On the Road Again: Concerts and the Digitization of Recorded Music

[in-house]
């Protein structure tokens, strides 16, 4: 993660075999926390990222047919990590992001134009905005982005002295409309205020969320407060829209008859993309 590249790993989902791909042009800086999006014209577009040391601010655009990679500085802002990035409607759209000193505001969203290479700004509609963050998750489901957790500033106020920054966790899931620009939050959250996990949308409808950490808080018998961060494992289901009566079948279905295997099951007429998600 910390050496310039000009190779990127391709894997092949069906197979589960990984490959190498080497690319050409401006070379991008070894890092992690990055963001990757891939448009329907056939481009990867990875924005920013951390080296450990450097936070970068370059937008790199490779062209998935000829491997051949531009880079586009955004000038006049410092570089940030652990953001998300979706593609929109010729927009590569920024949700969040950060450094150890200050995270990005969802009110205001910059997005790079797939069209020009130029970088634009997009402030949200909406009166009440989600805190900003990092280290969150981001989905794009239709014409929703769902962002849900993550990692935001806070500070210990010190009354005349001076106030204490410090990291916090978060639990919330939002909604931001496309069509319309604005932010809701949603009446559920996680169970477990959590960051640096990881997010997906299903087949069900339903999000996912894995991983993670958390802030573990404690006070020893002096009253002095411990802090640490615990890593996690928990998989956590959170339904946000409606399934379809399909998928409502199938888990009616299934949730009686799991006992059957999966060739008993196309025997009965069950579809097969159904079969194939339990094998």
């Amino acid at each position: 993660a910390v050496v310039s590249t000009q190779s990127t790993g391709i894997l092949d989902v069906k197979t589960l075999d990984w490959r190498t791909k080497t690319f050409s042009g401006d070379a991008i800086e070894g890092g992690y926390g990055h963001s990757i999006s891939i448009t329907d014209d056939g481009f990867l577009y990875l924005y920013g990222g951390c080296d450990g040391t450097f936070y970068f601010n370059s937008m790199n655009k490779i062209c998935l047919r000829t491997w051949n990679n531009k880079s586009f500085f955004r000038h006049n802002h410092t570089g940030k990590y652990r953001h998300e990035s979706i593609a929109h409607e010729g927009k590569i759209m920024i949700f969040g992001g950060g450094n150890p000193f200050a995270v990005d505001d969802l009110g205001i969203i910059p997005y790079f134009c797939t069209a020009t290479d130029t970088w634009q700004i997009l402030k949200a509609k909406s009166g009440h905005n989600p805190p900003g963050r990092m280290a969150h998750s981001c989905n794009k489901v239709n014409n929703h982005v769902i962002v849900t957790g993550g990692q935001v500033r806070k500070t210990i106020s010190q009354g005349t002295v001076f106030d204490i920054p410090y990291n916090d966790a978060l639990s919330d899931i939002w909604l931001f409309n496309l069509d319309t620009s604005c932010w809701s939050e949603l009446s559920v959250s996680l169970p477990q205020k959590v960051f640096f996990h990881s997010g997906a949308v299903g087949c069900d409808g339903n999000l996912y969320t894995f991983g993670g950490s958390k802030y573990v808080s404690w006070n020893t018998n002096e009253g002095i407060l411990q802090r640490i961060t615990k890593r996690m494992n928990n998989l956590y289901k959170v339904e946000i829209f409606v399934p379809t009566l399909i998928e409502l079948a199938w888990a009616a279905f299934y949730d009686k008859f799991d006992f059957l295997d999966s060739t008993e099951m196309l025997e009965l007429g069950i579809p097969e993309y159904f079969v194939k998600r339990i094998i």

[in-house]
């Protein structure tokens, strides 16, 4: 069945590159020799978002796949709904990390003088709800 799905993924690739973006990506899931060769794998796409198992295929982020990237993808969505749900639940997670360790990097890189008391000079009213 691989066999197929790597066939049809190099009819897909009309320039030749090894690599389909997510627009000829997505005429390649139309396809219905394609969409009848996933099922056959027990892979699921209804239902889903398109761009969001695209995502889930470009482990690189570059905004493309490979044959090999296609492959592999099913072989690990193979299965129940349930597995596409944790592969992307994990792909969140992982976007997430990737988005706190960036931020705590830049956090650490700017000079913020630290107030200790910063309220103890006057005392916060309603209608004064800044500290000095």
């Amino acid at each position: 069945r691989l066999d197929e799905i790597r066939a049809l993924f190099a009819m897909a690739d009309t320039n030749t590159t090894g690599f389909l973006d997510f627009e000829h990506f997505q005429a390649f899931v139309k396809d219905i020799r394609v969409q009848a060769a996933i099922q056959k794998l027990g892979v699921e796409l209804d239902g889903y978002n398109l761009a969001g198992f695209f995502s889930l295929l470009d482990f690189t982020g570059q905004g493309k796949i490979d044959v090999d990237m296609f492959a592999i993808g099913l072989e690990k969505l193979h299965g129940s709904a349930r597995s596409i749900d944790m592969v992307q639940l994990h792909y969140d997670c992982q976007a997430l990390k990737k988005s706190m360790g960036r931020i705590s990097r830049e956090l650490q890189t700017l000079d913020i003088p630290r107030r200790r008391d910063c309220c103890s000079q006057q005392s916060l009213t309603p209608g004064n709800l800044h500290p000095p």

Over the last thirty years, the music industry has changed remarkably. Digitization has affected remuneration models, from sales of physical albums to online piracy and resulting in usage-based royalty income from streaming services. In this paper, we show that this is consistent with developments in the business models of recorded music. We quantify the relationship between artist income and concerts by studying the impact of live performances on demand for recorded music. Data from the online music service last.fm allows us to track individual-level listening and concert-going behavior. Canceled concerts provide a quasi-experimental setting to study the causal impact of exposure to live performances on attendees' listening behavior. We show that concerts lead to 23 % more plays at the extensive margin and 34 % more plays at the intensive margin. We translate this into recorded music income as of before and during the era of online piracy, and after the arrival of music streaming services. We estimate that without the effects on income from recorded music, artists would play 1--2 more concerts per year, which explains both the magnitude of increase during the piracy era, as well as the magnitude of decrease during the streaming era.